Fellowship a boost for budding energy researchers
A pair of young fusion researchers will be working with the support of the U.S. Department of Energy as they work on engineering graduate degrees at the University of Wisconsin-Madison.
Carson Cook and Lauren Garrison were among 150 graduate students tapped this summer for Department of Energy Graduate Fellowships in Science, Mathematics and Engineering, providing them with $50,500 each year for as many as three years to cover tuition, living expenses and research materials and travel.
"This opens up more opportunities," says Garrison, a Charleston, Ill., native who just finished her master's degree in UW-Madison's Department of Engineering Physics. "There's the added benefit of a research allowance, which is support for supplies and traveling to conferences--things that wouldn't be covered by a teaching assistant or research assistant position."
The two UW-Madison students, selected from more than 3,000 applicants, stand out in the shared goal of their research. The Department of Energy selected the first in what it hopes to be an annual class of graduate fellows from across the spectrum of energy-related research, including physics, chemistry, biology, math, engineering, and environmental and computer sciences.
Both Cook and Garrison are working on how to confine the searing hot plasma used in fusion reactors, which would harness large amounts of energy released as atomic nuclei are fused together (rather than split apart as in nuclear fission reactors already in service).
An electrical engineer from Chippewa Falls, Wis., Cook is studying computational plasma physics with Electrical and Computer Engineering Professor David T. Anderson and working with a pair of researchers at the Department of Energy's Oak Ridge National Laboratory on software called SIESTA that monitors and controls powerful magnetic fields.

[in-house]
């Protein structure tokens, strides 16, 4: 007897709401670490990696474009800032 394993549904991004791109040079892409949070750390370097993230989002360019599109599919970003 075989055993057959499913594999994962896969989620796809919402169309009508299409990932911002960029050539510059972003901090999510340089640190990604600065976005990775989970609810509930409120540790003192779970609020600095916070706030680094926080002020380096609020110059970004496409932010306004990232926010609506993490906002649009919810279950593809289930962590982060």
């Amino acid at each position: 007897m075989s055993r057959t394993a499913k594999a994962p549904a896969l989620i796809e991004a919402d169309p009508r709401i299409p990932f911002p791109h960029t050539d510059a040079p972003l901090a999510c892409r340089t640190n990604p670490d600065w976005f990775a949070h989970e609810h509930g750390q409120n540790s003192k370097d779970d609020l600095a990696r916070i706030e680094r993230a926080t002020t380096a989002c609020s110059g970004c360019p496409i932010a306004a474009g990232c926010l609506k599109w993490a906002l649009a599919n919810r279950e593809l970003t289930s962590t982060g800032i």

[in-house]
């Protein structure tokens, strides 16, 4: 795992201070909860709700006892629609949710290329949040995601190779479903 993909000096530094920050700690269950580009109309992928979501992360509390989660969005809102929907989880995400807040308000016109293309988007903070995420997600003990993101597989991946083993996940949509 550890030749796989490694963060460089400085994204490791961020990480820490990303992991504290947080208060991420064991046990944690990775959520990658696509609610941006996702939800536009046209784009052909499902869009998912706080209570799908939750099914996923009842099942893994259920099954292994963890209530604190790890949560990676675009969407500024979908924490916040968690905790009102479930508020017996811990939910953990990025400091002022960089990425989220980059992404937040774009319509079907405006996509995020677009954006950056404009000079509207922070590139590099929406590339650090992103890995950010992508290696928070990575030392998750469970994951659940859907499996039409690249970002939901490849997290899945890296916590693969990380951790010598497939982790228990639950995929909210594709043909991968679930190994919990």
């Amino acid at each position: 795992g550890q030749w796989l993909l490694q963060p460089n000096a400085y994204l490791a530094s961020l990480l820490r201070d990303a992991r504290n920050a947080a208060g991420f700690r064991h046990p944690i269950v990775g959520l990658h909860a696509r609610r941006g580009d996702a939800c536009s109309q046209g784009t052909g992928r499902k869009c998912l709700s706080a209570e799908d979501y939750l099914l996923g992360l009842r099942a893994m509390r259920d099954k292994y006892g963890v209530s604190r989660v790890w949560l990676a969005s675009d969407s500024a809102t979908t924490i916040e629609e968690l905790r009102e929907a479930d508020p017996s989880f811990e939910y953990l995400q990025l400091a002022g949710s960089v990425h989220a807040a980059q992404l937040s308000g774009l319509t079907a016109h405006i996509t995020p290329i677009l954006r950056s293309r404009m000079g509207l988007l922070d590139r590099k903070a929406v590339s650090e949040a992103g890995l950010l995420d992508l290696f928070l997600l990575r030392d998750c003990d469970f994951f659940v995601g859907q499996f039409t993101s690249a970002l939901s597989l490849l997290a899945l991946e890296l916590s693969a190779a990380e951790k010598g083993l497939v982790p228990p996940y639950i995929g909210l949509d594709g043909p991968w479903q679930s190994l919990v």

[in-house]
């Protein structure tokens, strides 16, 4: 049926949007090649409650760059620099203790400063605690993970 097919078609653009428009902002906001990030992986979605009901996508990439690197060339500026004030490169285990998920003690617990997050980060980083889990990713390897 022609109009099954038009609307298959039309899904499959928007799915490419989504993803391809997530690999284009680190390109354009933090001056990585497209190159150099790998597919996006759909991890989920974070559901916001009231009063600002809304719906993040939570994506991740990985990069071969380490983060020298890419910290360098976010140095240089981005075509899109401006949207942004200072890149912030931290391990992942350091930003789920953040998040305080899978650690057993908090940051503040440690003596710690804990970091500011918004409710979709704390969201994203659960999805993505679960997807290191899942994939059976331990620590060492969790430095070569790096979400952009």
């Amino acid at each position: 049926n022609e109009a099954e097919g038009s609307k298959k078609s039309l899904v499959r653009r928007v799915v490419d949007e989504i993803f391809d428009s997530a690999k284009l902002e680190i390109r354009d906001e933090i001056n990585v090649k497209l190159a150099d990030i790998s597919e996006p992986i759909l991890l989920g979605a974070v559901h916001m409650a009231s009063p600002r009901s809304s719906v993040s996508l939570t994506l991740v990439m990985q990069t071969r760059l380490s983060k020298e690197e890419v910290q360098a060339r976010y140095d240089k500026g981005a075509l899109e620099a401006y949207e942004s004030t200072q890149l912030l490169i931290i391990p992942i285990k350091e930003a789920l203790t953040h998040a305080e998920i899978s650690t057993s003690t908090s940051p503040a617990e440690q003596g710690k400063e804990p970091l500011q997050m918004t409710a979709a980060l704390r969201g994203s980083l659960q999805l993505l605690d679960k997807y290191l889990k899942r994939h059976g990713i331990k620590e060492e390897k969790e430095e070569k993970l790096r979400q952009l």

"The SIESTA code I am working on will be used to analyze experimental machines which are looking into aspects of confining the plasma for (the fusion) process, and it will also be used to help model and create new machines and configurations for larger-scale devices into the future," Cook says.
Garrison, who works in Associate Dean for Research and Grainger Professor of Nuclear Engineering Gerald Kulcinski's lab, tortures small samples of tungsten with heat and radiation in search of the best container for ongoing fusion reactions.
"It's one of the unanswered questions: What material will be used in what is called the 'first wall,' the interface with the plasma?" Garrison says. "There are still many obstacles. We're still trying to understand what processes go on in the tungsten in those conditions."
Both students attended a conference for the first class of graduate fellows at Argonne National Lab this summer.
"They did a great job organizing it," Garrison says. "Even though everyone's research is so much different, it keeps you excited about what you're doing and thinking about how you're contributing to the world even if you're not working on something like a miracle cure."
The Department of Energy Graduate Fellowships are funded in part by $12.5 million from the American Recovery and Reinvestment Act.